Reducing Healthcare-associated UTIs Requires Both Technical and Behavioral Interventions


Both inappropriate catheter use and rates of catheter-associated urinary tract infections (UTIs) can be reduced in the non-intensive care unit (ICU) setting.

Both inappropriate catheter use and rates of catheter-associated urinary tract infections (UTIs) can be reduced in the non-intensive care unit (ICU) setting, but not necessarily in the ICU, through a national prevention program, according to the interim results of a study published recently in the New England Journal of Medicine.


Although catheter-associated UTIs are among the most common health care—associated infections worldwide,


they are largely avoidable when recommended infection-prevention practices are followed.


Both technical and behavioral/culture (socioadaptive) aspects contribute to inappropriate catheter use and high rates of catheter-associated UTIs. This prompted the development of the Department of Health and Human Service's “National Action Plan to Prevent Health Care—Associated Infections: Road Map to Elimination,”


to reduce catheter-associated UTIs, which not only proved to be unsuccessful, but was actually associated with increased rates.


Despite this setback, the Agency for Healthcare Research and Quality partnered with the research and education affiliate of the American Hospital Association (Health Research and Educational Trust) and other sponsor organizations in another attempt to reduce catheter-associated UTIs. To achieve this goal, a new nationwide approach intended to ensure US hospital implementation of the Comprehensive Unit-based Safety Program (CUSP)/On the CUSP: Stop CAUTI was initiated. CUSP/On the CUSP: Stop CAUTI is particularly focused on technical and socioadaptive aspects of catheter-associated UTI prevention in non-ICUs and ICUs.


"About one in five hospital patients has a catheter collecting their urine. Many of them may not actually need a catheter," first author and professor of internal medicine Sanjay Saint, MD, MPH, from the Hospital Outcomes Program of Excellence, Veterans Affairs (VA) Ann Arbor Healthcare System, the Department of Internal Medicine, University of Michigan (UM) Medical School, and the VA/UM Patient Safety Enhancement Program, told Contagion. In order to better this clinical situation, Dr. Saint and his colleagues used a program modeled after one that had been used successfully to reduce bloodstream infections associated with the use of central venous catheters. A total of nine cohorts of hospital units joined this catheter-associated UTI rate reduction program, which was conducted over the course of one year. The baseline period lasted for the first three months of the program.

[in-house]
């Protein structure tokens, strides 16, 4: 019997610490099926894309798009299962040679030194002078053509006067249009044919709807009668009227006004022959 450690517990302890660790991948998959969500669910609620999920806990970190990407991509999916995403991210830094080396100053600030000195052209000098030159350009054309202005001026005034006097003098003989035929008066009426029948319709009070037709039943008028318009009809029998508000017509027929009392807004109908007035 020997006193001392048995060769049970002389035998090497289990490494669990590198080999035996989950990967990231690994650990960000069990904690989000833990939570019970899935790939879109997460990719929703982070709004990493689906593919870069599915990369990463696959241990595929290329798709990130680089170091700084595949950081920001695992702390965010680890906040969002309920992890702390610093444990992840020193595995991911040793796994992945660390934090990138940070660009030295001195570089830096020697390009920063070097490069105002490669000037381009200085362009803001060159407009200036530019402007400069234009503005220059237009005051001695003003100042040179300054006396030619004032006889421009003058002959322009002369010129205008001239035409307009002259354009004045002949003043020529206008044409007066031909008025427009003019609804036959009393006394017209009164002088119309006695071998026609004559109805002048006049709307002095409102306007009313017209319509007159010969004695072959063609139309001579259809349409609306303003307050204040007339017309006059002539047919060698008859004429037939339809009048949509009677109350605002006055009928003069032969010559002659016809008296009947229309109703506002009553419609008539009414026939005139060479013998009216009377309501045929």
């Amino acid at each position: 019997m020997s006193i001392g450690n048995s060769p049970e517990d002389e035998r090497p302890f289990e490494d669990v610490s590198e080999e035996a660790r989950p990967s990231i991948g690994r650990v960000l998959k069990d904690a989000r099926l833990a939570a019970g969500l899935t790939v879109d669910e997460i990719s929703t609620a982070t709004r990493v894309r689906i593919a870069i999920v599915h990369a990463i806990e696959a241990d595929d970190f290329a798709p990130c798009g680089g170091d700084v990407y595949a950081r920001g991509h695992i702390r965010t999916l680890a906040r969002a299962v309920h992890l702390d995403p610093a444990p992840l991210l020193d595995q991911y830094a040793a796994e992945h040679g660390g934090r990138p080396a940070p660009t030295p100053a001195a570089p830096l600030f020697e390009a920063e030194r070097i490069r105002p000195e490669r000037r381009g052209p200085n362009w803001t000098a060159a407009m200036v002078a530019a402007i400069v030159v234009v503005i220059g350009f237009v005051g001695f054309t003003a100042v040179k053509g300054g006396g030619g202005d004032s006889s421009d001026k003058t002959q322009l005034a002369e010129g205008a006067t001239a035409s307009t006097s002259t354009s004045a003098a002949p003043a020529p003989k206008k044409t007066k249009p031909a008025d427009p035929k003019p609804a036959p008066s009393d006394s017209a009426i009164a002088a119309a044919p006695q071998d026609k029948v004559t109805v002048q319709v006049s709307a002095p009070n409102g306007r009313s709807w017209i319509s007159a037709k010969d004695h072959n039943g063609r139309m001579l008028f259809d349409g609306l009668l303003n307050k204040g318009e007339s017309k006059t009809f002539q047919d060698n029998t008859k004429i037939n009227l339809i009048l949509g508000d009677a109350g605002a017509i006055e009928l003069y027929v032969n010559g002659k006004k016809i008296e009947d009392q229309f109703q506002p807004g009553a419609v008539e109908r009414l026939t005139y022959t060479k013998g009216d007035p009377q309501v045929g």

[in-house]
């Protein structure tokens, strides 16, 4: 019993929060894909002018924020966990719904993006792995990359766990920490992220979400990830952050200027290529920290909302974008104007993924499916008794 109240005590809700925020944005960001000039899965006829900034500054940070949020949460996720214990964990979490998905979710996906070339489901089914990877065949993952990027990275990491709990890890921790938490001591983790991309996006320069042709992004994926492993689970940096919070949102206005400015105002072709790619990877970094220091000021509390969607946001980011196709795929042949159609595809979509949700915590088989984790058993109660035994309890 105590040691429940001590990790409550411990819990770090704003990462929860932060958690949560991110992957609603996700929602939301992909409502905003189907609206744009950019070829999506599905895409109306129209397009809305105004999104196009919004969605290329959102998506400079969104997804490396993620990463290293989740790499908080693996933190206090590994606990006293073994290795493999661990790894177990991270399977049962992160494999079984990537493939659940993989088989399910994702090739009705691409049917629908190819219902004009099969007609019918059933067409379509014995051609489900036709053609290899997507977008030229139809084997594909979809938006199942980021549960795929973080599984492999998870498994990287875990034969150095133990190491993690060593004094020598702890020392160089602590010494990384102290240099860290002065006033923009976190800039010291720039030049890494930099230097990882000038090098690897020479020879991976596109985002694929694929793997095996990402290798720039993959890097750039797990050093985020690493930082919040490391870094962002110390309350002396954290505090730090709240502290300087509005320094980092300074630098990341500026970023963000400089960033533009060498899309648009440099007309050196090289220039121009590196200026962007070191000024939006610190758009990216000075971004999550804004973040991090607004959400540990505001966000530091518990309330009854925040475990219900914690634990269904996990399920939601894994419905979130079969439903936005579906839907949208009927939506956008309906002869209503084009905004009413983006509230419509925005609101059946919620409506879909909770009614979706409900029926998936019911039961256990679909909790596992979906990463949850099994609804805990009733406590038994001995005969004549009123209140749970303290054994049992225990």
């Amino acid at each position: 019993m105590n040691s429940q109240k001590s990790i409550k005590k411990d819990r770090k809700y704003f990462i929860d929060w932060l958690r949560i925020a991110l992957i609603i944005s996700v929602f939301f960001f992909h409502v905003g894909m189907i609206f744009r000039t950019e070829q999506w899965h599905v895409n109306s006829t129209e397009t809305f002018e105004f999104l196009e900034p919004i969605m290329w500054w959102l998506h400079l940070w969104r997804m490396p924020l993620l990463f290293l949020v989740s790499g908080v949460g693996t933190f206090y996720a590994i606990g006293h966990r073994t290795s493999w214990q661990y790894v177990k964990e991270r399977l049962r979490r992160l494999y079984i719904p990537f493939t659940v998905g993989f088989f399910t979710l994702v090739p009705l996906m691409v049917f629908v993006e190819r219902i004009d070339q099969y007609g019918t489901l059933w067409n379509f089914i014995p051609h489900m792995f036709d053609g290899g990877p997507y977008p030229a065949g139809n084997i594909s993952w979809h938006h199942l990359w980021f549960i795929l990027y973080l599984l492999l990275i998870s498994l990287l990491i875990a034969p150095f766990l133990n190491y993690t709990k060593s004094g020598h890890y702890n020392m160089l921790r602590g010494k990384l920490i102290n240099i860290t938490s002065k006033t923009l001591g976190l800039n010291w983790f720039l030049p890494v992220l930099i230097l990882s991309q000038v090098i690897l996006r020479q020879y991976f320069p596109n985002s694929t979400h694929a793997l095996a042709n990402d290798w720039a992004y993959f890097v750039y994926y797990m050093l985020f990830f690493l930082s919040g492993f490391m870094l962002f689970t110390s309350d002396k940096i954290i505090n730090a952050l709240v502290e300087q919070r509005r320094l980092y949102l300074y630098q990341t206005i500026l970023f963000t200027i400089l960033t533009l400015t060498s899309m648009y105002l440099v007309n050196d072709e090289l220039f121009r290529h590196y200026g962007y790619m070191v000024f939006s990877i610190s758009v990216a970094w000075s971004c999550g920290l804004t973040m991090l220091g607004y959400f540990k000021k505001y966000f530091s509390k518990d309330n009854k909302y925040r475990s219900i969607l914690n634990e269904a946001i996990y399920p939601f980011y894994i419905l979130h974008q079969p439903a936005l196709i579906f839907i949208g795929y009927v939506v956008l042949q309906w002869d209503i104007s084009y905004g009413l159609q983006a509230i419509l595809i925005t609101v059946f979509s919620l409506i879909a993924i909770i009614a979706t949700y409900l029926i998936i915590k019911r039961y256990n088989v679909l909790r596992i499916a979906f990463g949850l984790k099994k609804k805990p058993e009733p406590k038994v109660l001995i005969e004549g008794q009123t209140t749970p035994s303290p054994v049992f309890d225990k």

The interim study results from four of the nine cohorts were more encouraging for non-ICU settings as opposed to ICUs, which represented 59.7% and 40.3% of the 926 assessed hospital units, respectively. Prior to any adjustments in the statistical analyses, the 2.82 catheter-associated UTIs per 1000 catheter-days at three months decreased to 2.19 per 1000 catheter-days at 12 months. This represented a 22.3% decreased for all 926 participating units. In an analysis adjusted for hospital characteristics including size (number of beds), rural or urban location, teaching or nonteaching hospital, and critical-access (Medicare reimbursement) status, rates were significantly decreased from 2.40 infections per 1000 catheter-days at three months to 2.05 per 1000 catheter-days at 12 months. When non-ICU and ICU settings were compared, the observed reductions were found to occur primarily in non-ICUs. More specifically, the non-ICU catheter-associated UTI rates decreased from 2.28 to 1.54 infections per 1000 catheter-days between 3 and 12 months (P < 0.001), while the ICU rates did not change significantly from the 2.48 infections per 1000 catheter-days at three months to the 2.50 infections per 1000 catheter-days at 12 months (P = 0.90).

As for catheter use in general in the two settings, the unadjusted analysis showed a reduction in use from 19.8% to 18.2% in non-ICUs and from 61.1% to 57.6% in ICUs. Similar to the finding for catheter-associated UTI rates, significant changes were noted for non-ICUs, but not for ICUs. In non-ICUs, use decreased from 20.1% at three months to 18.8% at 12 months (P <0.001) while use in ICUs changed little, from 62.8% to 61.9% between three and 12 months (P = 0.15). Study findings also revealed significant associations between hospital characteristics and catheter use in ICUs, where use was found to be significantly lower in rural, as opposed to non-rural, areas (P < 0.001) and in ICUs in critical-access hospitals, as opposed to those in non-critical-access hospitals (P = 0.03).

Regarding the broader implications of his team's study results, Dr. Saint told Contagion that, "Our program shows we can make a difference in catheter-associated UTI rates and the use of indwelling catheters in the non-ICU setting. Both technical and behavioral interventions are needed to decrease hospital infection. Factors important to the success of our catheter-associated UTI prevention program included a focus on appropriate catheter use and alternatives to the use of an indwelling catheter, emphasis on aseptic insertion when the indwelling catheter is needed, and proper maintenance and removal of the urinary catheter. General infection prevention principles such as proper hand hygiene is also crucial."

William Perlman, PhD, CMPP is a former research scientist currently working as a medical/scientific content development specialist. He earned his BA in Psychology from Johns Hopkins University, his PhD in Neuroscience at UCLA, and completed three years of postdoctoral fellowship in the Neuropathology Section of the Clinical Brain Disorders Branch of the National Institute of Mental Health.


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